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Across the Airless Wilds: The Lunar Rover and the Triumph of the Final Moon Landings

Across the Airless Wilds: The Lunar Rover and the Triumph of the Final Moon Landings

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“Earl Swift lays out this great unsung saga with verve and magisterial sweep." —Hampton Sides

In this "brilliantly observed" (Newsweek) rediscovery of the final Apollo moon landings, the acclaimed author of Chesapeake Requiem reveals that these extraordinary yet overshadowed missions—distinguished by the use of the revolutionary lunar roving vehicle—deserve to be celebrated as the pinnacle of human adventure and exploration.

8:36 P.M. EST, December 12, 1972: Apollo 17 astronauts Gene Cernan and Jack Schmitt braked to a stop alongside Nansen Crater, keenly aware that they were far, far from home. They had flown nearly a quarter-million miles to the man in the moon’s left eye, landed at its edge, and then driven five miles in to this desolate, boulder-strewn landscape. As they gathered samples, they strode at the outermost edge of mankind’s travels. This place, this moment, marked the extreme of exploration for a species born to wander. 

A few feet away sat the machine that made the achievement possible: an electric go-cart that folded like a business letter, weighed less than eighty pounds in the moon’s reduced gravity, and muscled its way up mountains, around craters, and over undulating plains on America’s last three ventures to the lunar surface.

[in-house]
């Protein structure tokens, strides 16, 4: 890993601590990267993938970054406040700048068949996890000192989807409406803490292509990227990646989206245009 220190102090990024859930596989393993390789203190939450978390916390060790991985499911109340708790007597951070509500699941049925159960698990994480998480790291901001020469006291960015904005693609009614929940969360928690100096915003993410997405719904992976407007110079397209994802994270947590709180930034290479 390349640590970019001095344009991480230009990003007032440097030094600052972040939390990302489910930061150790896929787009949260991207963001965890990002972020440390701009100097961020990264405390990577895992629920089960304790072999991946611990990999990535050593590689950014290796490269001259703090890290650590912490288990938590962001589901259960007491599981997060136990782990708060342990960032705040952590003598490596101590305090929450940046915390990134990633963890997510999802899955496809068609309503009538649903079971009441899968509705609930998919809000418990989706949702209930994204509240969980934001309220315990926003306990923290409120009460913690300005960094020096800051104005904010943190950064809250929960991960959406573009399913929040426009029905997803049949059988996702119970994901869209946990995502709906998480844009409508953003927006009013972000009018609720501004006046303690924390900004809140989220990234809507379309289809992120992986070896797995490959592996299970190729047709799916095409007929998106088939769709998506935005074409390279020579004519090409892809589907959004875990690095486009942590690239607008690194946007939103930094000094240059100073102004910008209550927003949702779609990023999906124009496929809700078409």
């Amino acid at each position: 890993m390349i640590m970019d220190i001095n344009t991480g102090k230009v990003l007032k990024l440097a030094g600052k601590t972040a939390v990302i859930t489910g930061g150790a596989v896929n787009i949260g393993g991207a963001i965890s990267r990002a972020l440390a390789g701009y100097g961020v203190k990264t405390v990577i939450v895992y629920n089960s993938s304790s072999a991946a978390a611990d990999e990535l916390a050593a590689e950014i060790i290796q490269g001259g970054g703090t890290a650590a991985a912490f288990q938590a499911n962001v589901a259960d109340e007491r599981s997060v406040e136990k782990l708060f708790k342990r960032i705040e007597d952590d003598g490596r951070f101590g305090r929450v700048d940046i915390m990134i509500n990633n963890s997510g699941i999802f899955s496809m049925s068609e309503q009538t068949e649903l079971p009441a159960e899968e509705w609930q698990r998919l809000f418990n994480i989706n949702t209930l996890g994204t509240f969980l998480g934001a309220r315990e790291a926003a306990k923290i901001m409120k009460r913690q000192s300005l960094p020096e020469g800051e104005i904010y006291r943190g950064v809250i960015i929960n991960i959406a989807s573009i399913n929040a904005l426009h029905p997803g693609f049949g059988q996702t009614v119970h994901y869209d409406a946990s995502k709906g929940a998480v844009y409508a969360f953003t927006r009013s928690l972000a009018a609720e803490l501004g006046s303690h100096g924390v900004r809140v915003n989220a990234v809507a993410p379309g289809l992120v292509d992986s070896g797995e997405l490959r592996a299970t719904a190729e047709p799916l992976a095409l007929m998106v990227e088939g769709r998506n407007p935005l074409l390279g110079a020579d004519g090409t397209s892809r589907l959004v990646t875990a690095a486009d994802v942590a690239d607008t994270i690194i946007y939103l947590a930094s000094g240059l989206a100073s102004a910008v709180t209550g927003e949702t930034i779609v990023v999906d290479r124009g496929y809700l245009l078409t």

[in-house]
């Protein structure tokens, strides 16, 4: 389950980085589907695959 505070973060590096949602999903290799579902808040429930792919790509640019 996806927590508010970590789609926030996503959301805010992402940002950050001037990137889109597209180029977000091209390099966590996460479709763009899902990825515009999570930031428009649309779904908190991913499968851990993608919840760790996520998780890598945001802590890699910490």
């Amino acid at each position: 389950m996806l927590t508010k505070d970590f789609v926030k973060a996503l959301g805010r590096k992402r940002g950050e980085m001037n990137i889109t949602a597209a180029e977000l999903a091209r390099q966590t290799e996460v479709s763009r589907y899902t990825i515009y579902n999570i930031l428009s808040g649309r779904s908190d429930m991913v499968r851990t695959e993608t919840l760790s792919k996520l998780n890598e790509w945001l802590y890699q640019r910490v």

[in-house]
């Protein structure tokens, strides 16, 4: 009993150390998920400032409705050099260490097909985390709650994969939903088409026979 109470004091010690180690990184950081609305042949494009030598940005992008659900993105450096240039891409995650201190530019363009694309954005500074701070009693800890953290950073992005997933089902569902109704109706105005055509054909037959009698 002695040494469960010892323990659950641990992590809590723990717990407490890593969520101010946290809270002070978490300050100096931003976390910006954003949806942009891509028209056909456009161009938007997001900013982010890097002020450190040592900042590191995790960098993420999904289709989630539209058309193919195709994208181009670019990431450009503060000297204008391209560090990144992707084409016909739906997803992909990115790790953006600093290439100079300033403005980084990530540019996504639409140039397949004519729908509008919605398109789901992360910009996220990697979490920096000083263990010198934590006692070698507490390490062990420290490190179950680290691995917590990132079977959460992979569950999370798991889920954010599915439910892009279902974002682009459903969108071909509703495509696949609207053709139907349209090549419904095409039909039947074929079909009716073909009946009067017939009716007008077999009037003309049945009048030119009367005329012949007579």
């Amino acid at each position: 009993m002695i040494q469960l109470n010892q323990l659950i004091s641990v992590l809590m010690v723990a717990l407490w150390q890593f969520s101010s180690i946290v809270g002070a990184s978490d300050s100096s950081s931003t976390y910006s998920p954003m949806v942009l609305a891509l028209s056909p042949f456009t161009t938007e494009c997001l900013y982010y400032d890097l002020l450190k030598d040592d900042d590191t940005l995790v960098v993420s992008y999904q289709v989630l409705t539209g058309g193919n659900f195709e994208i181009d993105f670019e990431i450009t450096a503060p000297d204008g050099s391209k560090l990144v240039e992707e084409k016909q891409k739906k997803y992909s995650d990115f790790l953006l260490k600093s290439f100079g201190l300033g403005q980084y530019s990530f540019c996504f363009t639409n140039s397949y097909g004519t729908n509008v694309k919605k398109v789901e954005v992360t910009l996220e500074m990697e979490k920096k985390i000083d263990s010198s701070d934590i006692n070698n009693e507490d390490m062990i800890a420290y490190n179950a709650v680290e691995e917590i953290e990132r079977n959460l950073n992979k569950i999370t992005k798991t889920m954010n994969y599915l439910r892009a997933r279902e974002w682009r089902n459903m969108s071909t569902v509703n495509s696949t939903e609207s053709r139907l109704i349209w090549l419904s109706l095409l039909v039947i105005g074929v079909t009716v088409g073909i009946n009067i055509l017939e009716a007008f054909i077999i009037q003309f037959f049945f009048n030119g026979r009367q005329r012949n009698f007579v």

In the decades since, the exploits of the astronauts on those final expeditions have dimmed in the shadow cast by the first moon landing. But Apollo 11 was but a prelude to what came later: while Neil Armstrong and Buzz Aldrin trod a sliver of flat lunar desert smaller than a football field, Apollos 15, 16, and 17 each commanded a mountainous area the size of Manhattan. All told, their crews traveled fifty-six miles, and brought deep science and a far more swashbuckling style of exploration to the moon. And they triumphed for one very American reason: they drove.

In this fast-moving history of the rover and the adventures it ignited, Earl Swift puts the reader alongside the men who dreamed of driving on the moon and designed and built the vehicle, troubleshot its flaws, and drove it on the moon’s surface. Finally shining a deserved spotlight on these overlooked characters and the missions they created, Across the Airless Wilds is a celebration of human genius, perseverance, and daring.

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Product Details

ISBN-13: 9781665098663
Publisher: HarperCollins Publishers
Publication date: 07/06/2021
Sales rank: 982,446
Product dimensions: 5.20(w) x 5.70(h) x (d)

About the Author

Earl Swift has been a reporter for the Virginian-Pilot in for more than two decades. He is the award-winning author of Where They Lay and Journey on the James. A former Fulbright Fellow, he is currently a resident fellow at the University of Virginia’s Virginia Foundation for the Humanities.

Adam Verner is a stage, film, television, and voice actor and an Earphones Award–winning audiobook narrator. He holds a BS in theater arts from Bradley University and an MFA from Chicago College of the Performing Arts at Roosevelt University.

Table of Contents

Part 1 The Difference It Made 1

Part 2 Nation of Immigrants 19

Part 3 Principal Considerations 61

Part 4 "We Must Do This!" 119

Part 5 A Painfully Trying Task 173

Part 6 Across the Airless Wilds 227

Part 7 Tire Tracks 291

Acknowledgments 307

Notes 313

Index 359

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